Campus Reform | Phillips: Colleges are 'crippling' students by stifling free speech

Phillips: Colleges are 'crippling' students by stifling free speech

Phillips' reasoning is that "when you only hear one worldview, your ability to defend that view is greatly diminished."

Campus Reform's Cabot Phillips wrote in a recent op-ed that both conservatives and liberals should support President Donald Trump's executive order on free speech.

In a newly-published op-ed in the San Francisco Chronicle, Campus Reform Media Director Cabot Phillips took on the state of free speech on college campuses around the country, including at the University of California-Berkeley in the San Francisco Bay Area, where conservative Hayden Williams suffered a punch to the face last month while helping students recruit new members for their conservative groups. 

The thrust of Phillips' argument is that while stifled free speech on college campuses hurts conservatives, it also impacts leftists. Phillips recalled those individuals in the viral video who simply looked on as was Williams was punched in the face. 

"For too long," Phillips writes, "most Americans have been no better than those bystanders. Standing idly by while thugs and bullies posing as social justice warriors stifle the speech of the few with violence and intimidation. I’ve been on more than 100 college campuses in the past three years fighting for free speech, and I’ve seen those types of people all too often."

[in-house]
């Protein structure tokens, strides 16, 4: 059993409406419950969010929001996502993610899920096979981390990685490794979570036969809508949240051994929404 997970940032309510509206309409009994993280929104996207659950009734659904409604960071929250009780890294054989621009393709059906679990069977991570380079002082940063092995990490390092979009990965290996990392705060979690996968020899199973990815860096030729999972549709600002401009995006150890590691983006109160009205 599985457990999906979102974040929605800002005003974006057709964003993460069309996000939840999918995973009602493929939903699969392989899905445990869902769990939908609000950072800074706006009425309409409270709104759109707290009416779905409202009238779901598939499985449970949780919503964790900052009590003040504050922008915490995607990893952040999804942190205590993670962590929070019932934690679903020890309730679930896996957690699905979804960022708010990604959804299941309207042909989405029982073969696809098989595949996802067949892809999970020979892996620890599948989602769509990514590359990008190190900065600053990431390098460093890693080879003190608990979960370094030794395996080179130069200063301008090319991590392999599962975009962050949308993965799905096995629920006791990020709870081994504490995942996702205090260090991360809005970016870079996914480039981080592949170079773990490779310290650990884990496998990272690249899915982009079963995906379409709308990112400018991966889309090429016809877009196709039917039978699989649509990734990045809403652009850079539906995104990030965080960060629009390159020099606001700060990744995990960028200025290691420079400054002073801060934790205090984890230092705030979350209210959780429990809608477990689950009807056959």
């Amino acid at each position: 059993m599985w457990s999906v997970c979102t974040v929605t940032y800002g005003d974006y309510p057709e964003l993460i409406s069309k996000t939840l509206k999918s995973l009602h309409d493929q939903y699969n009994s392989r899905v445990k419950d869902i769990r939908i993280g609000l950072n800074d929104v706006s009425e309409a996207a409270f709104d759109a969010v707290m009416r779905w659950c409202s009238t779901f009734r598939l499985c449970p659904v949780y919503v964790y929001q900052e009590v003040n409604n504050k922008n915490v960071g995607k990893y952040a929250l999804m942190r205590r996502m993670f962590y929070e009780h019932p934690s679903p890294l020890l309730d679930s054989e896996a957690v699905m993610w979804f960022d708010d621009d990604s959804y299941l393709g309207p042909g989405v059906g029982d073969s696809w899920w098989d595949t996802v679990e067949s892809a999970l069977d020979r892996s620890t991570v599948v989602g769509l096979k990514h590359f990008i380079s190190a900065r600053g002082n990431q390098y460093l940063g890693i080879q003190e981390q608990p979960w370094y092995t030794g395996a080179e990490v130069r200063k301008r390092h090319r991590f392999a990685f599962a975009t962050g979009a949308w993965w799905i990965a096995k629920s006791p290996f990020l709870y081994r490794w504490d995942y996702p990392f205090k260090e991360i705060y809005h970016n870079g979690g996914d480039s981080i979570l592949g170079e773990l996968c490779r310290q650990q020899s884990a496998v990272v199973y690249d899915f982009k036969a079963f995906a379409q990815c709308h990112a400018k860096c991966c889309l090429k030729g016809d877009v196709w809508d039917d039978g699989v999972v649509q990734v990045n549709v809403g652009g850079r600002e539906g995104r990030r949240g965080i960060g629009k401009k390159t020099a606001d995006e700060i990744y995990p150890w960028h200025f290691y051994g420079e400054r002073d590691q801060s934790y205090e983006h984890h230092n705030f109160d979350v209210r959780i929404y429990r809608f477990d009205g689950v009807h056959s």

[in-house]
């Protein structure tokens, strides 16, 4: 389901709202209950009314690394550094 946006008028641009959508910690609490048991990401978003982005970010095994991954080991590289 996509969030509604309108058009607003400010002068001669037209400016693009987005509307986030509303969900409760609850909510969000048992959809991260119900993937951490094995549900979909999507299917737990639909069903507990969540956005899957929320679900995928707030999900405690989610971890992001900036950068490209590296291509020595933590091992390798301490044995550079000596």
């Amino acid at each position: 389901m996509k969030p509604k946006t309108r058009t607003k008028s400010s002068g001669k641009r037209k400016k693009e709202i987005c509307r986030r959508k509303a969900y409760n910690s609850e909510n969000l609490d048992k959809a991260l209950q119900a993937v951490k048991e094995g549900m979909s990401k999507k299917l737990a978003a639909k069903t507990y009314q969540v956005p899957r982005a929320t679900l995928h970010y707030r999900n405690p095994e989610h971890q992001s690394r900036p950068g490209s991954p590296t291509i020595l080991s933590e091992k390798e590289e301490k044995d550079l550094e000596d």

[RELATED: Congressman breathes fresh air into campus free speech debate ahead of Trump's exec. order]

President Donald Trump, speaking at CPAC in early March, vowed to issue an executive order pulling federal research dollars from colleges that do not adequately support free speech: "If they want our dollars, and we give it to them by the billions, they've got to allow people like Hayden and many other young people and old people to speak. And if they don't it will be very costly."

In his more recent interview with Campus Reform, though, Mogulof said that Berkeley is not alarmed at the possibility of losing federal research money, of which Berkeley reported having received $422.1 million during the 2017-2018 school year. 

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